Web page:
“Is it a war story or a love story?” Phyllis said of her mum and dad’s meeting.
Her mother Dorothy, from Betchworth, Surrey, worked as a servant girl for a gentry household.
“There was no work for girls so they all went to London as servants,” Phyllis said.
The lady of the house decided that they should take parcels to the war patients at Roehampton, where Dorothy met Sam.
Following his discharge, the pair moved into Sam’s childhood home in France Street.
According to Phyllis, Sam never received as much money he was entitled to following the war – discharged soldiers could receive a pension once home, especially those who were wounded.
But it is thought he was owed more than he got because of the extra part of his arm which was taken off after the gangrene infection.
“I have thought since what pluck my mum had, to leave her family and move away with a man who had no pension and who looked after his parents.”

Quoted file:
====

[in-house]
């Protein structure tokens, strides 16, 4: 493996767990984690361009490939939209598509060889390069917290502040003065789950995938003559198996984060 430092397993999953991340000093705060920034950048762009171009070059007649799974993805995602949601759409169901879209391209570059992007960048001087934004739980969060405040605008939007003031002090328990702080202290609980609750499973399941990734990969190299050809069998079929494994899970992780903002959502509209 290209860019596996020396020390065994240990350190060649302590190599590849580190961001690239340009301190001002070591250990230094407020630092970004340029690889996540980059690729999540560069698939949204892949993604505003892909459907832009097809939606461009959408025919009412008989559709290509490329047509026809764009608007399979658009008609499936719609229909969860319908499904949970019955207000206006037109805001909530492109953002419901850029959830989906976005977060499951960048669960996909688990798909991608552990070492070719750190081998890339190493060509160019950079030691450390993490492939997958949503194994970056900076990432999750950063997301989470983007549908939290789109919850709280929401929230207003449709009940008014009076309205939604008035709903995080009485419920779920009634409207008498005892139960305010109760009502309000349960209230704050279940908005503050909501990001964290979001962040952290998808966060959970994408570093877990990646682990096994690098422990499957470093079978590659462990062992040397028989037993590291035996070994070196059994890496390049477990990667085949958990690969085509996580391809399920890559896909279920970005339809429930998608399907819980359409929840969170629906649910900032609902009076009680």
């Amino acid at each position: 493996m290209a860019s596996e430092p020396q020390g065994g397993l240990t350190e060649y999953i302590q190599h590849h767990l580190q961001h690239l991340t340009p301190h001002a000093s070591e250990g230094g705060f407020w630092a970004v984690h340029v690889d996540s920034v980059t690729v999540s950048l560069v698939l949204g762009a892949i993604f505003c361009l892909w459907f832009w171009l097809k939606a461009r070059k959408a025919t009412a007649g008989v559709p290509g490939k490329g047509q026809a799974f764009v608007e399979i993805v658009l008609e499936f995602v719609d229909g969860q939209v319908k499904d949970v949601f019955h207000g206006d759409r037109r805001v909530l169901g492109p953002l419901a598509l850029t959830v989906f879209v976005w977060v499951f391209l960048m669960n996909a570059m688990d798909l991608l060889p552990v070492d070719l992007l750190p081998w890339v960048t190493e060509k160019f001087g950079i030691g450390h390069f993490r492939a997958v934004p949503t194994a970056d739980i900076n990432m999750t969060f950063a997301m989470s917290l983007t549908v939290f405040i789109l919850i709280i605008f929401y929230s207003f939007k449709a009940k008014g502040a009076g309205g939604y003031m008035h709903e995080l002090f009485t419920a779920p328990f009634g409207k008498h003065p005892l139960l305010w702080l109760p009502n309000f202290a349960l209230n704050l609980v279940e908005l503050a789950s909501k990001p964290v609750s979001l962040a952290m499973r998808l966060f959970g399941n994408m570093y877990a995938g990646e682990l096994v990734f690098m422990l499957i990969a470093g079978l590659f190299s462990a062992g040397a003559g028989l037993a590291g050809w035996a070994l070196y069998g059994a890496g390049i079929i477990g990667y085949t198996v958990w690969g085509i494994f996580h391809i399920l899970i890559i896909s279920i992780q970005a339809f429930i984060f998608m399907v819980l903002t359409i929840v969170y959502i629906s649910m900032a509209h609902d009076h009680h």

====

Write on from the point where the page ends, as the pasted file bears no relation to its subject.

The pair married soon after arriving in Batley and had a boy, Edwin, then Phyllis and her brother Fred.
Phyllis’ son Andy Trimble, 58, said: “If he hadn’t had his arm blown off, I wouldn’t have been here!”
She fondly remembers how her father managed to wash up, tie his shoe laces and attempt to paint roof tiles with his one arm, refusing to put on his heavy pot prosthetic – until Phyllis was married for the first time in 1948.
“All the men in this family have a soft nature, because they take after my dad,” she said.
Sam died in 1950 from bronchitis which developed into pneumonia, aged 61.